Even if Iran keeps to the terms of the P5+1 agreement negotiated in Vienna there will still be a crisis over Iran's nuclear program only the timing of the crisis will be delayed until the strictest provisions expire in 10-15 years depending on the provision.
The main reason is that the deal allows the rogue nation to continue to run centrifuges most of which will be enriching uranium. But if the Iranians are really running a peaceful program there is no need for them to have centrifuges or enrich uranium. Even John Kerry said at the beginning of negotiations that there was no reason for Iran to enrich and more importantly there was no right for them to enrich.
We are told that the goal of the agreement is to ensure that Iran will be prevented from building nuclear weapons for the life of the deal. According to an oped written by John Kerry and Earnest Moniz published last week the life of the deal is "forever" however that's not true:
The plan approved in Vienna does not expire — it is indefinite. Some provisions will be in place for 10 years, others for 15, and still others for 20 or 25 years. But the transparency requirements and Iran’s most fundamental obligation — to preserve the peaceful nature of its nuclear program — are permanent.Under the agreement Iran is allowed to keep 5,060 centrifuges, which according to former deputy director of the CIA is a large enough program to produce bombs but not enough for a power program. On Feb. 18th of this year, Mike Morell told Charlie Rose (video embedded below)
The potential Iran nuclear agreement would limit Iran to the number of centrifuges needed for a weapon but too few for a nuclear power program.Now the remaining 14,000 centrifuges do not get destroyed. Most of them will get stored at their Natanz plant for ten years. Afterwards they are available for use.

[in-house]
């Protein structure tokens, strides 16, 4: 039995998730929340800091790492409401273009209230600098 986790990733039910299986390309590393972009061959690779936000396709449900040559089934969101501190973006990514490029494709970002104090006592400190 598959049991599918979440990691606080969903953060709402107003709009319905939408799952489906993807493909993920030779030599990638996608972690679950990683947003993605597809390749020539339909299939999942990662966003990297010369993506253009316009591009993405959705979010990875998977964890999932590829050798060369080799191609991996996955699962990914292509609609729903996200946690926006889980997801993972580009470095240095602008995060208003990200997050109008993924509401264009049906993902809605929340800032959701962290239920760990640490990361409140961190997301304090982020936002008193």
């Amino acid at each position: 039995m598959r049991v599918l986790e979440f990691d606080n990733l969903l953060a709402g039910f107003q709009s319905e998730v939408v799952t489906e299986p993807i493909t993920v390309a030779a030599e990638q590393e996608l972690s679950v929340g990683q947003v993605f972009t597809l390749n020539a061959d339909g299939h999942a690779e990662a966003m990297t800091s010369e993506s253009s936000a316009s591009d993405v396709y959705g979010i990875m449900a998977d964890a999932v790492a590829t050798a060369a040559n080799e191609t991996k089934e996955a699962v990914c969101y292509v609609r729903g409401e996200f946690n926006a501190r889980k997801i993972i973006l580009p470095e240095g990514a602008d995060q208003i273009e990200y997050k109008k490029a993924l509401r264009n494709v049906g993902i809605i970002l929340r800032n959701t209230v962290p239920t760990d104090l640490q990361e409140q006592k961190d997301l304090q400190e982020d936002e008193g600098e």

If you are going to have a nuclear weapons program, 5,000 is pretty much the number you need," Morell, now a CBS analyst, said on Charlie Rose. "If you have a power program, you need a lot more. By limiting them to a small number of centrifuges, we are limiting them to the number you need for a weapon."
One third of the 1044 centrifuges in the underground site of Fordo will be used for isotope production instead of uranium enrichment. However the process to produce isotopes is very similar to enriching uranium (just a different raw material). The remaining two thirds will remain idle for 15 years; afterward they too are available for use.
Iran is allowed to build and test gas centrifuges, which are used for plutonium but are allowed to play with only a few of each type for the first ten years. In other words while restrictions are in place Iran can't use them to enrich but will be able to perfect advanced plutonium producing gas centrifuges.
On one hand the preface of the P5+1 agreement assures that Iran’s nuclear program is for “exclusively peaceful purposes, consistent with international non-proliferation norms.” But if the deal is forever as Kerry wrote, and if according to the agreement Iran "pinky swears, crosses their heart hope to die stick a needle in their eyes" their nuclear program is for exclusively peaceful purposes, consistent with international non-proliferation norms," then why as the limits on the program wane, some after year 10, and the rest after year 15, why is it easy for Iran to once again to pull the old centrifuges out of storage, and use their updated technology to make new ones and once again become a nuclear threat. Why do they need to enrich at all?
By the end of year 15, Iran could have in place a nuclear infrastructure that could produce the significant quantities of weapon-grade needed to create a few nuclear weapons within months.
And there is absolutely nothing in the deal to prevent Iran from building nuclear weapons after 15 years---nothing!
If Iran's nuclear program is truly for peaceful purposes the preface of the deal reads, there is no reason for Iran to enrich uranium on its own, they could get it from other countries.
In November 2013 John Kerry said the U.S. does not recognize a right to enrich:
"There is no inherent right to enrich," Kerry said on ABC's "This Week." "And everywhere in this particular agreement it states that they could only do that by mutual agreement, and nothing is agreed on until everything is agreed on."Somewhere in the intervening twenty months Kerry changed his mind and signed a deal that if Iran keeps to the agreement (a huge if) the rogue nation will be a nuclear power within months of the agreement expiring.
Kerry added: "We do not recognize a right to enrich."